Cathy Young is a journalist who was born in Moscow in 1963 and came to the US with her family in 1980. She discussed these issues and individual cases with commendable discernment and in greater detail than I will devote to them here in an article last August (Should Russian Culture Be ‘Canceled’ Over the Ukraine Invasion?, The Bulwark, August 26, 2022). In conclusion she cites Russian political scientist Sergei Medvedev (exiled and now teaching in Prague). Asked in an interview what he thinks of "bans on Russian music, poetry and literature in Western countries," Medvedev replied:

Firstly, I believe this is largely mythologized, inflated by Kremlin propaganda. Secondly, against the background of what is happening in Ukraine, this is a secondary issue for me. Let’s stop the war in Ukraine first. When Russia stops killing Ukrainians, then we’ll get together and talk about the fate of Russian culture in the West. But until then, I just have a kind of moral block against talking about attitudes towards Russians, toward visas, toward Russian culture, Russian books, [about] the stigmatization of all things Russian. If it’s happening—all right, we’ll have to deal with it. At least we are alive and our house hasn’t been bombed to pieces.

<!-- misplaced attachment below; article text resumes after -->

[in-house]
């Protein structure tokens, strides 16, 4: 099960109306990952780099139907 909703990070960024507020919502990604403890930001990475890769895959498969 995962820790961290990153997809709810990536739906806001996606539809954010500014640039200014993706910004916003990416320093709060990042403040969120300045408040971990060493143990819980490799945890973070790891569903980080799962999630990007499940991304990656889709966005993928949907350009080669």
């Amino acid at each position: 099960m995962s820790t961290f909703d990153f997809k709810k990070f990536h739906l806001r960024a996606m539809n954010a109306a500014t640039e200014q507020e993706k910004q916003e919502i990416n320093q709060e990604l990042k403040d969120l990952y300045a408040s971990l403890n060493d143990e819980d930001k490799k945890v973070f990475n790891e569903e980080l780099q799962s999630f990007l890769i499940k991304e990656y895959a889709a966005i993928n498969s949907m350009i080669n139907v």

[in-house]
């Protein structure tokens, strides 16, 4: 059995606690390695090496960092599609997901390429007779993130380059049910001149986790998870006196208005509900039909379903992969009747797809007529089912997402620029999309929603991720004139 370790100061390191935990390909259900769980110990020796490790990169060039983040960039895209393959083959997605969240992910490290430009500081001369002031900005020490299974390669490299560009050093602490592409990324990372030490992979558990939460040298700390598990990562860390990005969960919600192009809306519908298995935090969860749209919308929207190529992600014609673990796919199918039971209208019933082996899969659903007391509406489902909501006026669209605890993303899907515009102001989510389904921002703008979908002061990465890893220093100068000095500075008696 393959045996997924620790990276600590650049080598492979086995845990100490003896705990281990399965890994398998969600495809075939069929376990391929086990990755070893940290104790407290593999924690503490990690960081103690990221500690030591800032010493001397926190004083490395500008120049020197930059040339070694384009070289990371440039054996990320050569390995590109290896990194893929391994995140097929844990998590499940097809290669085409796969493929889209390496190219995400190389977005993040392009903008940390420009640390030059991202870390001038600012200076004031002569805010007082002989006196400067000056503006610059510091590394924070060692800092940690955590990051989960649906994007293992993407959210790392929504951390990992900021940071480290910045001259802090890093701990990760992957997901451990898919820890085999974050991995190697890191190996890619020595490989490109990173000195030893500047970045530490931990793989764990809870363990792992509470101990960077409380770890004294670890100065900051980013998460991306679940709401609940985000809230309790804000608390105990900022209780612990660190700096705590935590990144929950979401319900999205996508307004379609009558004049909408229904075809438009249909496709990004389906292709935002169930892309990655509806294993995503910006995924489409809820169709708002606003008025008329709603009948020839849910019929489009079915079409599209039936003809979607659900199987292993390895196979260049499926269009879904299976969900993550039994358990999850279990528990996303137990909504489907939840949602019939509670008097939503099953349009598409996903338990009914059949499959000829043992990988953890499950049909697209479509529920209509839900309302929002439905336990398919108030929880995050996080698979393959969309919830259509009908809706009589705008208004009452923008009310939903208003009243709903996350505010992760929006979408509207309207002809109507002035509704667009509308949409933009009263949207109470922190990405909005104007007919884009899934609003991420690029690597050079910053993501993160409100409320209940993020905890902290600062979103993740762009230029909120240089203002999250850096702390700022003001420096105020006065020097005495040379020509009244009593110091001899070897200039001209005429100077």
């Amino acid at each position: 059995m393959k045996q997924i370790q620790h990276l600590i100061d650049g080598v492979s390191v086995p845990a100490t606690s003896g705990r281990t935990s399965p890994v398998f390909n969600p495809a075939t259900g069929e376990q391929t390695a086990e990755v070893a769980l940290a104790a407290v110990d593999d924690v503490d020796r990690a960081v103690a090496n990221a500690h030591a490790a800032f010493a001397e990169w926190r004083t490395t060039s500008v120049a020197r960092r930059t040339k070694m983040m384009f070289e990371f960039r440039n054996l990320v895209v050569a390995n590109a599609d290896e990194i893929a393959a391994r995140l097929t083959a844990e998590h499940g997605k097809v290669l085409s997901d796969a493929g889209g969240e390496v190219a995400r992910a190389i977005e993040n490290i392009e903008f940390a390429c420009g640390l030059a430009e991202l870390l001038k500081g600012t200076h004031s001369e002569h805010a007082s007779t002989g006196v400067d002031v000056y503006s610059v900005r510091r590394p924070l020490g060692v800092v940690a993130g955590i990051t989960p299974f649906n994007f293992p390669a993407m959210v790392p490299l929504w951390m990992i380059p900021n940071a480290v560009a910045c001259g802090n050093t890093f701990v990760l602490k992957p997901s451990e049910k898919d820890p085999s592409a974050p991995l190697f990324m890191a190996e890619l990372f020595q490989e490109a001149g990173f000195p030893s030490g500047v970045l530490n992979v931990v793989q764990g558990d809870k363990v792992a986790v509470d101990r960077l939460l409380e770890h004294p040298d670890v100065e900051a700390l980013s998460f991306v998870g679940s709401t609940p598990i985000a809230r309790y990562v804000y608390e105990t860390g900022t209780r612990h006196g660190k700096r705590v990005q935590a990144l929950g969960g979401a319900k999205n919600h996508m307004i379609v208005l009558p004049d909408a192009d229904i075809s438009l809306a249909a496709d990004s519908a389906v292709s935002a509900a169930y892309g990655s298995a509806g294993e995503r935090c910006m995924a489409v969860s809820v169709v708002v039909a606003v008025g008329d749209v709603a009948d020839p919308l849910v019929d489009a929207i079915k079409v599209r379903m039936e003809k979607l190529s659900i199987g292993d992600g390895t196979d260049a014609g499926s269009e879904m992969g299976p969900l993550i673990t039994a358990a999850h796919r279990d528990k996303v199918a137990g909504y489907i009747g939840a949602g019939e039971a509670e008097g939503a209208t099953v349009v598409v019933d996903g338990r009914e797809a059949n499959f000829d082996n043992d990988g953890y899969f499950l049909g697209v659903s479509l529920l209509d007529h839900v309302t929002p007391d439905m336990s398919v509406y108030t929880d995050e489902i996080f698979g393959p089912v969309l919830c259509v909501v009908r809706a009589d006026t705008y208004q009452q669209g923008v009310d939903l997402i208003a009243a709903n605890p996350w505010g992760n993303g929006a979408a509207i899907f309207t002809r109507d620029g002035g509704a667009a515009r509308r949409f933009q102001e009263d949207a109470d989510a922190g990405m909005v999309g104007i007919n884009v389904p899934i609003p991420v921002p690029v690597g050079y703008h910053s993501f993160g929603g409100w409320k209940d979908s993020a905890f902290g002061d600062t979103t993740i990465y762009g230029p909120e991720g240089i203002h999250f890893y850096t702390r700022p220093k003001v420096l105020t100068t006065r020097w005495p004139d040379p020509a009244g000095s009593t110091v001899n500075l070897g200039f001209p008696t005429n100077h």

To which Young added simply, amen to that. The plight of Ukrainians, those still in the country and refugees alike, is, as Medvedev and Young have it, surely the priority. I agree with Young that "as long as Russia wages a barbaric war in Ukraine, cultural institutions in liberal democracies should not collaborate with or engage any state-run or state-affiliated Russian cultural entities, including private organizations with government connections," or with pro-war, pro-regime figures.